When it comes to unclogging a drain, several tools and methods are at your disposal, each suited to different blockages. Tools are efficient in unclogging drains as they come in direct contact with the clog and dislodge it or pull it out to restore the flow of water. Here’s an overview of some of the most common tools used to tackle different clogs.
Plunger: A plunger is a trusty tool for many households. Every household has a plunger as it’s a simple tool to have and use when your bathroom or toilet drains get clogged. The plunger uses air pressure to dislodge clogs in sinks, bathtubs, and toilets. To use a plunger effectively, form a tight seal around the drain, then give a few vigorous pumps to the plunger to clear the blockage.
Drain Snake: A plumber’s snake is a handy tool for unclogging drains. More efficient than plungers, Plumber’s Snake extends into the clog and pulls the deposit and debris right from the source. This flexible, metal tool can reach deep into drain pipes, breaking up or retrieving clogs. Motorized snakes are more powerful and suitable to clear tougher obstructions in unclogging the drain.
Auger: An Auger is one of the most effective tools when fighting clogs. Unlike Plumber’s Snake, Auger reaches down to the clog and disintegrates it so the small pieces of debris and blockage can be carried away by the water. Auger is available as a manually operated device or as a more industrial electric machine used by plumbers to clear severe clogs.
While using a plunger uses air pressure to dislodge the clog in the drain, using a Drain Snake/Auger comes in contact directly with the clog to pull out the clog.
How to Prevent Future Drain Clogs
The best way to deal with clogs is to prevent them from happening in the first place. Preventing clogs in drains can save you a lot of hassle, and money and protect your plumbing. Homeowners should be mindful of their kitchen waste, bathroom gunk, and other materials used around drains so they don’t accidentally wind up lodged on your drain pipes causing a clog. Here are some preventive measures to keep those drains running smoothly:
- Use Drain Strainers: Drain Strainers are useful little gadgets that are best at catching hair, soap scum, and food particles before they enter the drain hole, preventing them from causing blockages in the pipes. Always use a strainer with a kitchen sink since that’s where most food debris and foreign particles accumulate.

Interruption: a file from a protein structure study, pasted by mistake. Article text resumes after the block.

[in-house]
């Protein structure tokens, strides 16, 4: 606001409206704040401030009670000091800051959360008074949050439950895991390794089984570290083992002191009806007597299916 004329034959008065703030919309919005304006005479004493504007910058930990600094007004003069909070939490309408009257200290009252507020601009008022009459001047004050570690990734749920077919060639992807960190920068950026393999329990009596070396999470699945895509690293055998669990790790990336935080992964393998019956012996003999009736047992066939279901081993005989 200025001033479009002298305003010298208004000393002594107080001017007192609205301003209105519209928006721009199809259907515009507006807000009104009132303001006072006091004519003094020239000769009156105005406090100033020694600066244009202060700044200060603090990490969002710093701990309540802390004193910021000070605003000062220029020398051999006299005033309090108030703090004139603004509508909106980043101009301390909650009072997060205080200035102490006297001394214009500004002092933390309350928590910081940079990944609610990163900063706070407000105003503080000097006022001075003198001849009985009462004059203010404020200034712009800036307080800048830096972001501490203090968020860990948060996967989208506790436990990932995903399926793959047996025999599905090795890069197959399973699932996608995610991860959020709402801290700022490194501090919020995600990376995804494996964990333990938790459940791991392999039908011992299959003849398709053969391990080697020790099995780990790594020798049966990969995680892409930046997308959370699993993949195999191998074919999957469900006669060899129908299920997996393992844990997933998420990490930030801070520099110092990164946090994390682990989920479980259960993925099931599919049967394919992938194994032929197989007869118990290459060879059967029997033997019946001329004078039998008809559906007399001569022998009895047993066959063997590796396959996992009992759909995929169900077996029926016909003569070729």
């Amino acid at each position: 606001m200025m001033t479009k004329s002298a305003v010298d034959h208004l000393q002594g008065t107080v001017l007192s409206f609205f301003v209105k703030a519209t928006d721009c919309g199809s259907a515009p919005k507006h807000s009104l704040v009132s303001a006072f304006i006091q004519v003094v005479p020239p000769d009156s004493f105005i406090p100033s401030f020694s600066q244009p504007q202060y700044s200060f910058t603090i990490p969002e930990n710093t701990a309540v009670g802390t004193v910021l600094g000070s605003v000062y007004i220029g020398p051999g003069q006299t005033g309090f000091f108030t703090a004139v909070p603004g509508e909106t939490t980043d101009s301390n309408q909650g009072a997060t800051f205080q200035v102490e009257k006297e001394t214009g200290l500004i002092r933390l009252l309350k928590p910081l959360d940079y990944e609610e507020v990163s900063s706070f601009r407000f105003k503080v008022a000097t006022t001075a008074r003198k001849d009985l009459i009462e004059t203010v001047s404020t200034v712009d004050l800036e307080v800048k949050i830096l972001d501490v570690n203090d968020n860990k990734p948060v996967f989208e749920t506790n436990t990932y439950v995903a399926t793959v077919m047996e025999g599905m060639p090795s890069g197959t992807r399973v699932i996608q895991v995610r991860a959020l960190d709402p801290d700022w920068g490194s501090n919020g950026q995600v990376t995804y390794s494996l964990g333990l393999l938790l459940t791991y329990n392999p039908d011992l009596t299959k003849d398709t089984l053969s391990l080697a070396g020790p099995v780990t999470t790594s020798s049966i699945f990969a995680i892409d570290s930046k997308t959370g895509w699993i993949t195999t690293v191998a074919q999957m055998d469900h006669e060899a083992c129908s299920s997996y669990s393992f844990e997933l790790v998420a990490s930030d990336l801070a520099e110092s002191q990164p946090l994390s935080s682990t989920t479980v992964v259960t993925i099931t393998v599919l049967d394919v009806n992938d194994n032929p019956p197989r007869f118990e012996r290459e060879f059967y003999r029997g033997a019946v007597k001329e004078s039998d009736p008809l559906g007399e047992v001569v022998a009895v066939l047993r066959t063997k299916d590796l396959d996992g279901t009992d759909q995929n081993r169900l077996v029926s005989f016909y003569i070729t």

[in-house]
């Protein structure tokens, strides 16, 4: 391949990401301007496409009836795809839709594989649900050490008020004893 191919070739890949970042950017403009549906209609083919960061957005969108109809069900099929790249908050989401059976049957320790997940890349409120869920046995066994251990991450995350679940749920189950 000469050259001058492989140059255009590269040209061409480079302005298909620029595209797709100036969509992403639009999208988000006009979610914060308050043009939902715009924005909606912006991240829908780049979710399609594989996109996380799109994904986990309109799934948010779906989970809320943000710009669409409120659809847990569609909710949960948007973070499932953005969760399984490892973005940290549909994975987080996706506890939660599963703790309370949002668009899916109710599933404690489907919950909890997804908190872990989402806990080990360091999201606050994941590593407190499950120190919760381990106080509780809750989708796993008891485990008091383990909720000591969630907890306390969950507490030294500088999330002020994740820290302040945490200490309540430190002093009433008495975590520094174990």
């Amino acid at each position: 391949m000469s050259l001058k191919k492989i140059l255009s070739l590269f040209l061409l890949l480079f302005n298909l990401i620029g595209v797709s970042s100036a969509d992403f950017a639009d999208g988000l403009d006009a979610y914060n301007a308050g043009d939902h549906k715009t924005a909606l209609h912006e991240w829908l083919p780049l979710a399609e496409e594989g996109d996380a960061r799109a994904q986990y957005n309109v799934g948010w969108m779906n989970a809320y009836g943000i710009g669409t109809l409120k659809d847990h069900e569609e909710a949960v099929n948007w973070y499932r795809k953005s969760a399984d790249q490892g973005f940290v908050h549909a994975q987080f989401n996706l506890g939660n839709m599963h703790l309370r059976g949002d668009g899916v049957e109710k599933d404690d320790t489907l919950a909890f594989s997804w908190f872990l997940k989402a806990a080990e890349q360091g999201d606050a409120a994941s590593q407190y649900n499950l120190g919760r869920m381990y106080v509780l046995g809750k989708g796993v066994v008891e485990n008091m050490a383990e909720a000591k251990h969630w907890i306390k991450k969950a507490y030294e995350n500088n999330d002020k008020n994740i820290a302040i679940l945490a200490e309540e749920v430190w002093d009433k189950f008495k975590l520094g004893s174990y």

- Be Mindful of What Goes Down: You need to be mindful in taking care of your kitchen and bathroom drains. Not everything is flushable, as some items get lodged in drains and stay there until you manually remove them. Avoid pouring cooking oil, grease, coffee grounds, and bulky food items down the kitchen sink. In the bathroom, keep a watchful eye out for hair and soap scum to prevent clogs. The same applies to toilets, only tissue papers should be flushed along when you’re done.
- Run Hot Water After Use: Running hot water down the drain can help deposits clear up, preventing clogged drains. Make it a habit to pour some hot water down the kitchen sink periodically to help dissolve and flush away any potential build-up of scum, minerals, and other debris, keeping your pipes nice and clean for a long time.
- Regular Cleaning: Periodic cleaning of drain pipes is a good way to prevent clogged drains. Bathroom, toilet, and kitchen drains are all designed differently and need periodic inspections to make sure they’re functioning well. Using a mixture of baking soda and vinegar or enzyme-based drain cleaners every once in a while can prevent drain pipes from clogging.
When to Seek Professional Help
It’s time to seek professional help if the methods mentioned above are not efficiently working enough to unclog your drain. It’s best to call professional Roto-Rooter plumbers from your area to do the job for you and maybe also learn something about drains that can help you prevent clogs. If the water in your drain is pooling more than usual, or you can’t dislodge or pull the clog out even with multiple attempts, do not hesitate to call in a plumber to have a look.
At Roto-Rooter Plumbing & Water Cleanup, we are equipped with top-of-the-line equipment that takes care of even the most stubborn clogs. We provide plumbing services that fix things at the root of the problem in your drains. Roto-Rooter CA is one of the most affordable and trusted plumbing service providers in California. Call us if your drain has been giving you a headache lately and we will take care of it in no time.